Image courtesy: Soniya Goyal.
Many of us associate Gujarat only with dhokla, khakhra, or the drool-worthy Gujarati Thali. There is more to Gujarati food than that. North Gujarat, Kutch, Kathiawar, and Surat are the four major regions of Gujarat and each of these has added their own uniqueness to the Gujarati cuisine. Let us explore some of those Gujarati dishes here:
A tasty and healthy steamed snack made from freshly ground lentils and chickpea flour. It is very similar to its humble cousin, the world-famous ‘dhokla.’ To prepare the khaman, the khaman flour mix is boiled along with turmeric, salt, and baking soda to make it light and fluffy. It is then cut up into cubes and usually garnished with mustard seeds, coriander leaves, sev, and chopped onions.
- Traditionally served on a large green leaf called the Kesuda, the modern, urban version is served in newspapers in farsan (snack) shops with tangy chutneys and several pieces of green chillies. Popular adaptations of the khaman include Ameri khaman (mashed up khaman garnished with sev and pomegranate), Nylon khaman (softer and fast-cooking khaman) and Masala khaman (khaman served with hot and spicy chilly powder)
No Gujarati picnics, foreign trips, or even business trips are complete without this ubiquitous snack. Made from gram flour, whole wheat flour, fresh fenugreek leaves, and spices, these flatbreads are healthy snacking options with a long shelf life. Usually served piping hot with fresh curd, pickles or chunda, they make a wholesome meal.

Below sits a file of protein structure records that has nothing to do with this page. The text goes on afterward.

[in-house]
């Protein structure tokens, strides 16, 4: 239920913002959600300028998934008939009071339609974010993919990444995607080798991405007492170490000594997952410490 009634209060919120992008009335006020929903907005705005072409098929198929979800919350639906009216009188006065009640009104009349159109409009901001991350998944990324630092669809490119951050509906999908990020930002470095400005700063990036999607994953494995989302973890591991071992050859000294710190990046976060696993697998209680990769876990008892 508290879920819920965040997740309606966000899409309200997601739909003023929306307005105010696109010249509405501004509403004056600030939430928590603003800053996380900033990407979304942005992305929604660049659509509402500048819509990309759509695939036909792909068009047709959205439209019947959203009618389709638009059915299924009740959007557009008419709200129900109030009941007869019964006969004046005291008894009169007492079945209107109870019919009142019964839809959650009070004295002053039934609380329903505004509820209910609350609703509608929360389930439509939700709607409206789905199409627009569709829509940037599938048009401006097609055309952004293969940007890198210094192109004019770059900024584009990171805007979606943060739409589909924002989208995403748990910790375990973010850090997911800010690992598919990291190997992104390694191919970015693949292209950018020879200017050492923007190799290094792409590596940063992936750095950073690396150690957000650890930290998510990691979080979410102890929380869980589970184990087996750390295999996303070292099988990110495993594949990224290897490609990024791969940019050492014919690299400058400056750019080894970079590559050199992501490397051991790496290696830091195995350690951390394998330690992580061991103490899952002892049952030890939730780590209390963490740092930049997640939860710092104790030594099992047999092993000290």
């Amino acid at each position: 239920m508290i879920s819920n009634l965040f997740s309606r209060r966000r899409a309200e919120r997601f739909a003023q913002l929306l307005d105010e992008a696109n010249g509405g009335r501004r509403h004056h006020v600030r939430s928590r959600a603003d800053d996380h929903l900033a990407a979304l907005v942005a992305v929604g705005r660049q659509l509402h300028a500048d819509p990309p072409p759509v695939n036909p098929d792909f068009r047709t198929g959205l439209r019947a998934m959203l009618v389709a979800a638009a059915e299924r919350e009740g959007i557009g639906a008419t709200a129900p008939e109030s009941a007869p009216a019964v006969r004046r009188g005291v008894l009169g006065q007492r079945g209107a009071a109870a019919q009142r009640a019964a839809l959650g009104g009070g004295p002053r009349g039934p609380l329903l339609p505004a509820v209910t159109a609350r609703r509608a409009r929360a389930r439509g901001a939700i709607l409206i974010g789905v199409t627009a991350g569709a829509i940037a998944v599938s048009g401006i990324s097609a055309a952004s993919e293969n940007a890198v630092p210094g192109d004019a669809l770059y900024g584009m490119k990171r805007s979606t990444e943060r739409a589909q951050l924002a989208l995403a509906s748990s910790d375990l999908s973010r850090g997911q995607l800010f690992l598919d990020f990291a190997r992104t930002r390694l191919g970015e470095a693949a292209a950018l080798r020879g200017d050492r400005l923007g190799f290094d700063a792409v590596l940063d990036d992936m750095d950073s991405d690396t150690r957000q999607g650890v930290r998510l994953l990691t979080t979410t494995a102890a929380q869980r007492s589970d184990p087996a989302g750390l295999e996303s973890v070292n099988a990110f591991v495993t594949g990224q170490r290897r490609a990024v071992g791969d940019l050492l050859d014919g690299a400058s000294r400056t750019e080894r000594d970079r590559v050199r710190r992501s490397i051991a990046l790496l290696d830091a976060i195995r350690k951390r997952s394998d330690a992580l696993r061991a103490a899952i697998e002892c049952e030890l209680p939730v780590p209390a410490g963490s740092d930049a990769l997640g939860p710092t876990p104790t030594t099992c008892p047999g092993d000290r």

- When accompanied by a cup of steaming hot tea, they also make a sumptuous breakfast or a great snack during the monsoon. Although the methi (fenugreek) ones are the most common, other varieties include palak (spinach), amaranth or muli (raddish) theplas-specially recommended for fussy eaters.
Thin layers of gram flour cooked with buttermilk and rolled up in mushy goodness, seasoned with sauteed sesame seeds and a few other spices, that’s khandvi for you. The simple but aromatic garnishing of curry leaves, coriander, sauteed cumin, mustard, and coconut makes it simply irresistible. Also called ‘suralichya vadya’ in Maharashtra, it is a popular snack among Gujaratis and Maharashtrians alike.
- Although loved by all, no one can deny that this dish is a little tricky to cook, especially getting the consistency of the batter right. Light on the stomach and pleasing on the tongue, khandvi can be a perfect breakfast item or a delectable evening snack.
The king of Gujarati dishes Undhiyu (and of course Uttarayan khichdo) is the reason why a Gujarati eagerly awaits for winter. It derives its name from the Gujarati word ‘Undhu’, meaning upside down. It is a classical Gujarati dish made in an inverted clay pot. It is a special winter delicacy made from the choicest of fresh produce readily available in winter.
- Common ingredients include eggplant, crunchy muthiyas (fried chickpea flour dumplings), potatoes, yam, green peas, bananas and beans, slow-cooked to perfection with buttermilk, coconut and spices. Undhiyu served with puris and shrikhand is a common occurrence during Gujarati weddings.
5. Dudhi Muthia:
Named after the action that is used to shape the dough, these fist-cakes make for a great breakfast or evening snack. To prepare these, a mixture of chickpea flour, bottle gourd, and spices is prepared, steamed, pan-fried and seasoned. If you skip the pan-frying, it becomes a great meal for the health-conscious.